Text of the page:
Exploring the Indians on the Floating Island

Lake Titicaca, one of the world’s largest large freshwater lakes, is located at the junction of Peru and Bolivia. It is owned by the two countries and is a holy lake in the minds of Indians. On Lake Titicaca on the side of Peru, there are more than 120 small islands woven by reeds. Currently, there are about 2,000 Ulu people in one of the oldest Indian ethnic groups living on these “floating islands”. Cultural practices passed down from generation to generation by Indian ancestors. With the opening and development of tourism in Peru, the “floating island” has attracted the attention of tourists from all over the world, and the mysterious veil of the Ulu tribe has gradually been unveiled.

Set up on the island you created

The Ulu people are a branch of the ancient Indians. It is said that the Ulu people existed before the birth of the sun and when the earth was still dark. Their blood was black, not afraid of the cold, and was the master of the lake. Due to the unique beliefs and way of life of the Ulu people, they suffered from the persecution and pursuit of the Indian tribes. In order to escape the rule of the Inca Empire, 500 years ago, the reeds of Lake Titicaca, which the Ulu people did not want to be slaves, escaped. Secluded in the bush, survived by eating reed shoots. On the Lake Titicaca, there is a kind of cattail grass similar to reed, the leaves are slender, up to three or four meters, standing proudly on the lake, this plant has a strong floating performance, the Ulu people take the local materials, will The thick cattails are stacked one on another to form a large buoyancy, and a “floating island” is built up and settled down, so that generations will be born.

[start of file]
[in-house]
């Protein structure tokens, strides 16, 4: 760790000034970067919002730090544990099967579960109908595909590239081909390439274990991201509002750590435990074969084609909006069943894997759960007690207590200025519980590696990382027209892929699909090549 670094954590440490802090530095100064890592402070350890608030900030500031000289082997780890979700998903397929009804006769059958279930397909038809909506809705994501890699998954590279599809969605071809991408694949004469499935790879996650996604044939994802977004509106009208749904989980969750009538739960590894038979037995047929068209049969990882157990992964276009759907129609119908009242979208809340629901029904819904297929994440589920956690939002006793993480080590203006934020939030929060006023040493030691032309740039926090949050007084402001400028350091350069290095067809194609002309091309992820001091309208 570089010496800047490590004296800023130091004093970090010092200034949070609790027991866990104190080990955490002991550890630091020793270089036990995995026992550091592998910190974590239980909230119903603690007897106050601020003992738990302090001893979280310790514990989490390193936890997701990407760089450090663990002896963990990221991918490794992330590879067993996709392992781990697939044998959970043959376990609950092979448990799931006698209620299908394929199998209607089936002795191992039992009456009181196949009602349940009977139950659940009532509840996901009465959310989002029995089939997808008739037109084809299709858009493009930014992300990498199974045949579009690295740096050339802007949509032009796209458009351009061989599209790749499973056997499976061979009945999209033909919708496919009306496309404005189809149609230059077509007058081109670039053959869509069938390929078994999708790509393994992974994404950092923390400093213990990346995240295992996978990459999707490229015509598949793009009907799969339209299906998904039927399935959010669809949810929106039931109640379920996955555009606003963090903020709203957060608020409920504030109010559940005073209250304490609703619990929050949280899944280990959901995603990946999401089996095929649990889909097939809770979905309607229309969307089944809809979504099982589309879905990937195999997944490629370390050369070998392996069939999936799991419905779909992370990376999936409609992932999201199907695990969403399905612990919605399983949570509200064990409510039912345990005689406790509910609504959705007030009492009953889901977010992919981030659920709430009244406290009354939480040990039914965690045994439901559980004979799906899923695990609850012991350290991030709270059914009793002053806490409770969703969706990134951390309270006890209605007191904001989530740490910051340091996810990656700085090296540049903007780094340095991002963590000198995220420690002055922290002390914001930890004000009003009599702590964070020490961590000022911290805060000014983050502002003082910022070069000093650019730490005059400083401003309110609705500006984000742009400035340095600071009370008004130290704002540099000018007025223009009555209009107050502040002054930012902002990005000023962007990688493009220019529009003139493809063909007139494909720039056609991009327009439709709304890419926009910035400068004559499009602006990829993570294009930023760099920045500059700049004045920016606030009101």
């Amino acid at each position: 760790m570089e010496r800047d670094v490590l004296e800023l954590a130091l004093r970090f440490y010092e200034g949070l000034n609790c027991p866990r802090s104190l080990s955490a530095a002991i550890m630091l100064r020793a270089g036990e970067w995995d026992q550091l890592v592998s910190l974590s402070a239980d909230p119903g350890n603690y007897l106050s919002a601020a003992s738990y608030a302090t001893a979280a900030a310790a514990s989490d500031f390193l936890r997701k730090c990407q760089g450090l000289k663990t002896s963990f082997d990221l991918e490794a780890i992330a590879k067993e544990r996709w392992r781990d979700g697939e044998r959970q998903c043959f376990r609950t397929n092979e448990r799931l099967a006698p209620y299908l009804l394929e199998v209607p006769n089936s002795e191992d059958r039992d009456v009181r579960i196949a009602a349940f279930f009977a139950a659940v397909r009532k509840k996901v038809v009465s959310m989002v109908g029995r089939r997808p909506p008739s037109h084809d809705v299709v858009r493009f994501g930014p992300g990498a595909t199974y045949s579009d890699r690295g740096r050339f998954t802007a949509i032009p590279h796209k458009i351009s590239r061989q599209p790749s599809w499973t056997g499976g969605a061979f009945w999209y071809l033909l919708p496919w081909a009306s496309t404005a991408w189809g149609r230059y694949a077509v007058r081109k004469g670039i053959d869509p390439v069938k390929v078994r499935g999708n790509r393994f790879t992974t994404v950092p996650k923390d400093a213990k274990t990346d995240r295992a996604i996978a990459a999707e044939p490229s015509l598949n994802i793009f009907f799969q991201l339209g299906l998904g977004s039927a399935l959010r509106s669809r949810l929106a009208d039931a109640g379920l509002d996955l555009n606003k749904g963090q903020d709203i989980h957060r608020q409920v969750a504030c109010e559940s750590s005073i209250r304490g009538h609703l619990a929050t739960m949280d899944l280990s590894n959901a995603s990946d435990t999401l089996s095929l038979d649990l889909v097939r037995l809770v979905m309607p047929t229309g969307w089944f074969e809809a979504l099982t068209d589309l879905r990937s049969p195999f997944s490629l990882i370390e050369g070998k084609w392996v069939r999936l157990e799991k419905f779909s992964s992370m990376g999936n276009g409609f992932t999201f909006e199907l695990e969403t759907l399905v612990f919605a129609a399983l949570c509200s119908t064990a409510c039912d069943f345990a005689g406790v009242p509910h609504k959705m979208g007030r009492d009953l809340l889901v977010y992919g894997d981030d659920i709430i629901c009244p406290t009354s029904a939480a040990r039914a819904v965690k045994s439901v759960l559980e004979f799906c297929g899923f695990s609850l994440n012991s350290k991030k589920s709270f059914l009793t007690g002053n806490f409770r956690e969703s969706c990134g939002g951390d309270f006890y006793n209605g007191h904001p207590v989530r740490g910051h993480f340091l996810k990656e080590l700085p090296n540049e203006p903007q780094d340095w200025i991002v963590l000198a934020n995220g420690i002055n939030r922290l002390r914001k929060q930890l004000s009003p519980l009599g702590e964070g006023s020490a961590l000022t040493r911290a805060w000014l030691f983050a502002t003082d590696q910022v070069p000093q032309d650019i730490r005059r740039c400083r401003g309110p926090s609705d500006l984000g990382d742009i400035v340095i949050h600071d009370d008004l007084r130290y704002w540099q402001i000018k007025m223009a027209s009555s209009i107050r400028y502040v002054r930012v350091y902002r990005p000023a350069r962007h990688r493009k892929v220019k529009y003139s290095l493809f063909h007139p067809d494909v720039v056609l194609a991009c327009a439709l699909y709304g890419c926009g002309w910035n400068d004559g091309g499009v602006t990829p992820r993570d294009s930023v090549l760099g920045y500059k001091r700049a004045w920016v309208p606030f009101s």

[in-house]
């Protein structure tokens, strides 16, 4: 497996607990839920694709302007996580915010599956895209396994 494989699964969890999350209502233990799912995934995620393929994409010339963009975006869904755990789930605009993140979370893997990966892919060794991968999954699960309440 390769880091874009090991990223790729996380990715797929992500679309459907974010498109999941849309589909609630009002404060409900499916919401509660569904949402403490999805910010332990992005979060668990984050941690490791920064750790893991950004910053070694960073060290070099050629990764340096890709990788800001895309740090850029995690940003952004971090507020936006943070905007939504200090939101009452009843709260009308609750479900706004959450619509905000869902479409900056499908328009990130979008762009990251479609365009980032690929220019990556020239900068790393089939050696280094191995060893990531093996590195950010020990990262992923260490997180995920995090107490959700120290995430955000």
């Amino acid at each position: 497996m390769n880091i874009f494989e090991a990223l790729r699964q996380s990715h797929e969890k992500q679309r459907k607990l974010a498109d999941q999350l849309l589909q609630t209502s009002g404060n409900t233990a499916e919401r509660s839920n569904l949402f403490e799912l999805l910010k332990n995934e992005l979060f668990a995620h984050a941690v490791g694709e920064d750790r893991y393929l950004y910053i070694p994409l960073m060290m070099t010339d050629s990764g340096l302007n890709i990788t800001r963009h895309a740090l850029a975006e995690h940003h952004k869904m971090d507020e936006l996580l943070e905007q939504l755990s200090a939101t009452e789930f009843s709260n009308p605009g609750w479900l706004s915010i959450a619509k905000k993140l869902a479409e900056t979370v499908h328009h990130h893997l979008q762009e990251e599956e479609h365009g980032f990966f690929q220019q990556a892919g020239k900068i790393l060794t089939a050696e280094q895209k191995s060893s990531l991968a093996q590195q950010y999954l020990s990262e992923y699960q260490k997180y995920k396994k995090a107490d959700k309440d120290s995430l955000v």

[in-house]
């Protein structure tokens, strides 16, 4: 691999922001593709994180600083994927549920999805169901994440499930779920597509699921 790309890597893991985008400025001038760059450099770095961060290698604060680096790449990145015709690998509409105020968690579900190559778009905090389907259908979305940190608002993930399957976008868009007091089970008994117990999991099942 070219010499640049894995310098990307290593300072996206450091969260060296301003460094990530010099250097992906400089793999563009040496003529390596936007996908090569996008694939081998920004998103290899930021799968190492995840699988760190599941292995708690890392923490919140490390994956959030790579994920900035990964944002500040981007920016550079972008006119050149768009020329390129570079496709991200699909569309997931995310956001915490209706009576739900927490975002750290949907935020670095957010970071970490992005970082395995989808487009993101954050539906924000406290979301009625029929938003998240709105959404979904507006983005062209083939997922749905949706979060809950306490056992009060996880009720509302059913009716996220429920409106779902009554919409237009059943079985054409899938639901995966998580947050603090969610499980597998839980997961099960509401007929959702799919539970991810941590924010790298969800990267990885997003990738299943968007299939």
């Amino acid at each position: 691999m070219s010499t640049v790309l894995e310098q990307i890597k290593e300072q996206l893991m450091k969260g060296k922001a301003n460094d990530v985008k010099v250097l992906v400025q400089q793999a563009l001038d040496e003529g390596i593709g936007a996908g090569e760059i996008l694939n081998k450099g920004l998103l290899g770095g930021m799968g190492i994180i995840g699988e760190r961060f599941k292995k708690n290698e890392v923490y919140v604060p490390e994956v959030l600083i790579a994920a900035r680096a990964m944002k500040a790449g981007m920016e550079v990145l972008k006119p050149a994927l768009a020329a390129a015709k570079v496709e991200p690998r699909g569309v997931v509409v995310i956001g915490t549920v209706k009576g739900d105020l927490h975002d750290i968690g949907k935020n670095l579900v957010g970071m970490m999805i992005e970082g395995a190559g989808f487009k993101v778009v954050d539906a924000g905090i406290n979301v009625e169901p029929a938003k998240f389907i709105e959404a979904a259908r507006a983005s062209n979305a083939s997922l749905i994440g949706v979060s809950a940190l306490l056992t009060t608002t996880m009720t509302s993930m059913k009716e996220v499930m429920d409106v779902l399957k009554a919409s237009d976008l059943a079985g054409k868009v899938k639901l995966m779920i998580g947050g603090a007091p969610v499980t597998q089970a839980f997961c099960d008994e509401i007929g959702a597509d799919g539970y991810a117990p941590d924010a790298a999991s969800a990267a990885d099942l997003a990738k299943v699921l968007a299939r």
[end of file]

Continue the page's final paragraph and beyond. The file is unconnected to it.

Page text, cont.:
In the small town of Puno, Peru, near the border, dozens of “floating islands” scattered on Lake Titicaca constitute a peculiar “floating island” tribe. Since 1978, the floating island has become part of the Titicaca National Nature Reserve. The largest floating island can only accommodate 10 households, while the smallest island is only about 100 square meters, with only two or three households living. In order to make the floating island more stable, the Ulu people used the ropes of the reeds to tie the islands together with the anchors of the lake. As the cattail grows, the thick roots interweave to form a natural base about 1 to 2 meters thick. Supporting the entire island. However, in the long-term soaking of the lake, the cattail grass on the bottom of the island will gradually become moldy and sink. Every few weeks, the Ulu people need to lay new cattail on the ground. Because of the erosion of rain, the thatched cottages also need to be removed and refurbished frequently, and new grass is constantly added to the roof.

Usually a floating island has a life span of only ten years and no more than 30 years. Once its bottom touches the bottom of the lake, it will be abandoned because it can no longer float.

Woven into a “home”

The author took a boat to one of the floating islands. When I stepped onto the island, I was surrounded by the thick reeds. Walking on the island would inevitably be frightened because the soles of the feet were like cotton, and there was fear of water seeping. Come, take a complete island in 5 minutes and find that the “grass board” is actually very stable. It is a bit swaying when you walk, but it doesn’t feel like “floating” like a boat.